A former adviser to President Ronald Reagan told a news radio program recently that Republicans "can't get the job done" with their redux of the 1994 "Contract with America."

"[If] you're exempting two-thirds of the budget and you're focusing only on non-defense discretionary, which actually is only about 500 billion or 15 percent of the budget, it's pretty obvious you can't get the job done," said David Stockman, a former adviser to President Reagan, in a recent interview with National Public Radio.

"Some economic analysts have said that if you do that, that by the year 2020, the government wouldn't have enough money to spend on anything except for Medicare, Social Security and defense if it's lucky," summarized interviewer Guy Raz. "Do you think that sounds about right?"

"Yes, I do," Stockman replied. "We couldn't afford the Bush tax cuts when they were put in in 2001, 2003. Now, we're - eight years later, we're trillions in additional debt later, we're two unfinanced wars later, we're a trillion dollars of stimulus spending later, 800 billion of TARP, so it's pretty obvious if we couldn't afford them back then, in no way, shape or form can we even dream about affording them now."

Republicans and a group of conservative Democrats have, in recent weeks, championed the Bush tax cuts for the wealthy as a driver of economic growth, even as most economists show the program widening America's deficit by at least $70 billion per year over the next decade.

Stockman told NPR that all Republican-proposed exemptions considered, the party's "pledge" to America would leave so little room for cuts that national parks like Mount Rushmore would have to be closed, even though the GOP's actual document [PDF link] carries pictures of public parks.

According to a recent CNN poll, a whopping 69 percent of Americans believe tax breaks for individuals making over $200,000 and families making over $250,000 annually should expire at the end of this year, as the Bush administration had planned.

Eighty-one percent favor extending them for Americans making less than that, which both parties largely agree with.

There is strong agreement between Democrats and Republicans on continuing the tax cuts for individuals earning less than $200,000 per year and families earning less than $250,000 – those making more are set to have their taxes return to Bill Clinton-era levels unless Republicans and dissenting Democrats get their way.

Under Obama’s proposal, individual income above $200,000 would be taxed at 39.6 percent rather than 36 percent come January – even the wealthy would continue to pay the same lower rate for their earnings below that figure.

President Obama has described Republicans' efforts to block the expiration of tax cuts for the wealthy as standing in the way of continuing tax cuts for the middle class.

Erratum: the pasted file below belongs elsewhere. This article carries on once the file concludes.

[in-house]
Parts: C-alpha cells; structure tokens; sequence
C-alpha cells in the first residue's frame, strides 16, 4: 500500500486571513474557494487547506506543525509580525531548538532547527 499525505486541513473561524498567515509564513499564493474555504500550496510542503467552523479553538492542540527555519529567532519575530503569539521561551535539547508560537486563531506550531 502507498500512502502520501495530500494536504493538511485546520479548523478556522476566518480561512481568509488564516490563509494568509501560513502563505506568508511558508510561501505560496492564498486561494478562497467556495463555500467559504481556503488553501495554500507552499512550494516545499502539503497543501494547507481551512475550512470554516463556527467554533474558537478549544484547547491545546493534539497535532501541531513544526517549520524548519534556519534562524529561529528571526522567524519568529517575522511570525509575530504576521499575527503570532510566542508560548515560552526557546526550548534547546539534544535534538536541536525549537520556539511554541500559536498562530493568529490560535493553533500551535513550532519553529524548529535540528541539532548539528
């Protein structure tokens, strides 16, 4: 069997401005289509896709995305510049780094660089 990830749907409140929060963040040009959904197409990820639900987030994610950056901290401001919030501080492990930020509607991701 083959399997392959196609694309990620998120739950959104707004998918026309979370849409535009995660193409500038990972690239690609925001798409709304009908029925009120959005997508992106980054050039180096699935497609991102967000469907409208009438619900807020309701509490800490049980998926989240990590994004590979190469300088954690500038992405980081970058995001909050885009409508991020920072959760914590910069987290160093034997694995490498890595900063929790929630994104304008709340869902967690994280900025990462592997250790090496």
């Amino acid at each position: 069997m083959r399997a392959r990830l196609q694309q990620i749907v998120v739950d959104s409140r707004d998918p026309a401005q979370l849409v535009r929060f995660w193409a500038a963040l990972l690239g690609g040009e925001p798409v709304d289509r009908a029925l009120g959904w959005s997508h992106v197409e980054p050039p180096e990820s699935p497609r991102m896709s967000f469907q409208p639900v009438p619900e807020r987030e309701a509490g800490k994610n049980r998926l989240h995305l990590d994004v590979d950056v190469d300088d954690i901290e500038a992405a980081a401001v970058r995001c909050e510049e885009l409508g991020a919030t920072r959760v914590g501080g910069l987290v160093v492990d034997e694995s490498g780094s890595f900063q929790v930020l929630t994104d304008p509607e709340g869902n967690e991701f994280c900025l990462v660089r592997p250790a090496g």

According to the nonpartisan Congressional Budget Office, extending all the Bush tax cuts would yield economic growth worth only 10 to 40 percent of each dollar lost in government revenues. But the projections note that continuing the breaks for low income earners would be more stimulative as they would spend more of it than the wealthy.

The CBO added Thursday that extending the tax cuts for all but the rich would likely boost economic growth in the short-run but could hamper it over the next decade as the deficit would rise to 8 percent of GDP by 2020.

Stockman also told NPR that he believes taxes will have to be raised on the vast majority of Americans, whether they like it or not, adding that Obama is being dishonest when he pledges a tax cut for middle-class USA.

The economy is weak because of our irresponsible fiscal and monetary policies over the last 10, 20 or even 30 years, " he said. "And it's going to keep getting weaker unless we face up to the problem. So, yes, it's the chicken and egg. If we cut spending and raise taxes, it may slow down the economy even more, but that's unfortunately the choice that we face."

During an interview with Fox News Sunday, House minority leader John Boehner implied that American voters are not yet ready for real budget solutions, which is why the GOP plan leaves so much discretionary spending on the table.

"It seems that Boehner is content to leave the American people uncertain as to what the Republican's would do to help the economy besides extending the Bush tax cuts," CBS summarized.

Republicans, long supporters of doing away with Social Security as a national safety net, could effectively end the program and mandate private retirement savings accounts based on the stock market, according to a Baltimore Sun analysis of the party's pledge.

"Buried in the twenty-one-page document is the real pledge: a discussion of 'reviewing' Social Security and other entitlement programs and a commitment to a program 'requiring a full accounting of Social Security,'" The Nation noted.

"DC bureaucrat-speak, to be sure," John Nichols continued. "But it is not hard to translate."

He concludes: "Either the pledge is an outline for massive new debts and deficits or it is a roadmap to the privatization of Social Secuity, Medicare and Medicaid.

"To suggest otherwise would be to engage in what another George Bush once described as 'voodoo economics.'"